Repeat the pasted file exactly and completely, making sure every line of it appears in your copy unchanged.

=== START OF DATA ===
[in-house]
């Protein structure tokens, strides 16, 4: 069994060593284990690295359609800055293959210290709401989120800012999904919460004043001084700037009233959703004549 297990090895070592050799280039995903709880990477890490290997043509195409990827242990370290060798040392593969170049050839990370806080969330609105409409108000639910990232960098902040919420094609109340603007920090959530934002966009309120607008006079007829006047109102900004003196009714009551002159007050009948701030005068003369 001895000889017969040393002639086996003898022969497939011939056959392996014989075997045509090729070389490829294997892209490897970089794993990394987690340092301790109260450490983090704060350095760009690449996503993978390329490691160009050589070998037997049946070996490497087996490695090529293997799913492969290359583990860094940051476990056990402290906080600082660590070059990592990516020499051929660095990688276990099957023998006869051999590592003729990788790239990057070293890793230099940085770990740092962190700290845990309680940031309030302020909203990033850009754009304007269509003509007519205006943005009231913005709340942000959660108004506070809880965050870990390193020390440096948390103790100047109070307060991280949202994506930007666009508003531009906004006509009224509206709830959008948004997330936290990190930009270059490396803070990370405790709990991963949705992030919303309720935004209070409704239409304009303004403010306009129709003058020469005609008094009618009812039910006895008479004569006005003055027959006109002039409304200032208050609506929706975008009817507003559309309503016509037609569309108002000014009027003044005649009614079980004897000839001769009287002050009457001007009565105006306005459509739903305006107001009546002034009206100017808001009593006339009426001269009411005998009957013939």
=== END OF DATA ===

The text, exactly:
[in-house]
């Protein structure tokens, strides 16, 4: 069994060593284990690295359609800055293959210290709401989120800012999904919460004043001084700037009233959703004549 297990090895070592050799280039995903709880990477890490290997043509195409990827242990370290060798040392593969170049050839990370806080969330609105409409108000639910990232960098902040919420094609109340603007920090959530934002966009309120607008006079007829006047109102900004003196009714009551002159007050009948701030005068003369 001895000889017969040393002639086996003898022969497939011939056959392996014989075997045509090729070389490829294997892209490897970089794993990394987690340092301790109260450490983090704060350095760009690449996503993978390329490691160009050589070998037997049946070996490497087996490695090529293997799913492969290359583990860094940051476990056990402290906080600082660590070059990592990516020499051929660095990688276990099957023998006869051999590592003729990788790239990057070293890793230099940085770990740092962190700290845990309680940031309030302020909203990033850009754009304007269509003509007519205006943005009231913005709340942000959660108004506070809880965050870990390193020390440096948390103790100047109070307060991280949202994506930007666009508003531009906004006509009224509206709830959008948004997330936290990190930009270059490396803070990370405790709990991963949705992030919303309720935004209070409704239409304009303004403010306009129709003058020469005609008094009618009812039910006895008479004569006005003055027959006109002039409304200032208050609506929706975008009817507003559309309503016509037609569309108002000014009027003044005649009614079980004897000839001769009287002050009457001007009565105006306005459509739903305006107001009546002034009206100017808001009593006339009426001269009411005998009957013939």